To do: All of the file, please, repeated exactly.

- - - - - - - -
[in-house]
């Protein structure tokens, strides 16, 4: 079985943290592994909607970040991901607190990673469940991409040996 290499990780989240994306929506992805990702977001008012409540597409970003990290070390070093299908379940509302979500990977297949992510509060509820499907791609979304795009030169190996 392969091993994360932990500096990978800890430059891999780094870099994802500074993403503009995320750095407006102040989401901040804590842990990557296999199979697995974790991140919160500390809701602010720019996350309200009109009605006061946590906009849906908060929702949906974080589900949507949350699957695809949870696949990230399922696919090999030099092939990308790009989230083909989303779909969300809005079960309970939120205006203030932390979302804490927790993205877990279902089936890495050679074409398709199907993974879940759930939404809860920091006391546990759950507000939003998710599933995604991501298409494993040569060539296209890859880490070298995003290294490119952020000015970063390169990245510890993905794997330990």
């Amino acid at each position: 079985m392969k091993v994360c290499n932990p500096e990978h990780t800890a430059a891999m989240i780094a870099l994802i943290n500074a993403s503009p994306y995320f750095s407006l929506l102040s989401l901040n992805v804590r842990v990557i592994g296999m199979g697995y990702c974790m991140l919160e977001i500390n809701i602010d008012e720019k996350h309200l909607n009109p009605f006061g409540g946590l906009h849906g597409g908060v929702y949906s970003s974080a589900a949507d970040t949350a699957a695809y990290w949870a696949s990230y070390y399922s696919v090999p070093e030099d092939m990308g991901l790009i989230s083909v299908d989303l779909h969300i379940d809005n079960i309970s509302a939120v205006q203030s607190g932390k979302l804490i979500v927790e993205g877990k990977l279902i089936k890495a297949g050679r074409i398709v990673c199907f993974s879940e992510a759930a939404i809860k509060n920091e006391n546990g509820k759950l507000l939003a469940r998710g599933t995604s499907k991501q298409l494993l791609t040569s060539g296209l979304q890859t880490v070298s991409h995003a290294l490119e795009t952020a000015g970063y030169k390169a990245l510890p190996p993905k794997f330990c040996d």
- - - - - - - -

[in-house]
């Protein structure tokens, strides 16, 4: 079985943290592994909607970040991901607190990673469940991409040996 290499990780989240994306929506992805990702977001008012409540597409970003990290070390070093299908379940509302979500990977297949992510509060509820499907791609979304795009030169190996 392969091993994360932990500096990978800890430059891999780094870099994802500074993403503009995320750095407006102040989401901040804590842990990557296999199979697995974790991140919160500390809701602010720019996350309200009109009605006061946590906009849906908060929702949906974080589900949507949350699957695809949870696949990230399922696919090999030099092939990308790009989230083909989303779909969300809005079960309970939120205006203030932390979302804490927790993205877990279902089936890495050679074409398709199907993974879940759930939404809860920091006391546990759950507000939003998710599933995604991501298409494993040569060539296209890859880490070298995003290294490119952020000015970063390169990245510890993905794997330990």
């Amino acid at each position: 079985m392969k091993v994360c290499n932990p500096e990978h990780t800890a430059a891999m989240i780094a870099l994802i943290n500074a993403s503009p994306y995320f750095s407006l929506l102040s989401l901040n992805v804590r842990v990557i592994g296999m199979g697995y990702c974790m991140l919160e977001i500390n809701i602010d008012e720019k996350h309200l909607n009109p009605f006061g409540g946590l906009h849906g597409g908060v929702y949906s970003s974080a589900a949507d970040t949350a699957a695809y990290w949870a696949s990230y070390y399922s696919v090999p070093e030099d092939m990308g991901l790009i989230s083909v299908d989303l779909h969300i379940d809005n079960i309970s509302a939120v205006q203030s607190g932390k979302l804490i979500v927790e993205g877990k990977l279902i089936k890495a297949g050679r074409i398709v990673c199907f993974s879940e992510a759930a939404i809860k509060n920091e006391n546990g509820k759950l507000l939003a469940r998710g599933t995604s499907k991501q298409l494993l791609t040569s060539g296209l979304q890859t880490v070298s991409h995003a290294l490119e795009t952020a000015g970063y030169k390169a990245l510890p190996p993905k794997f330990c040996d």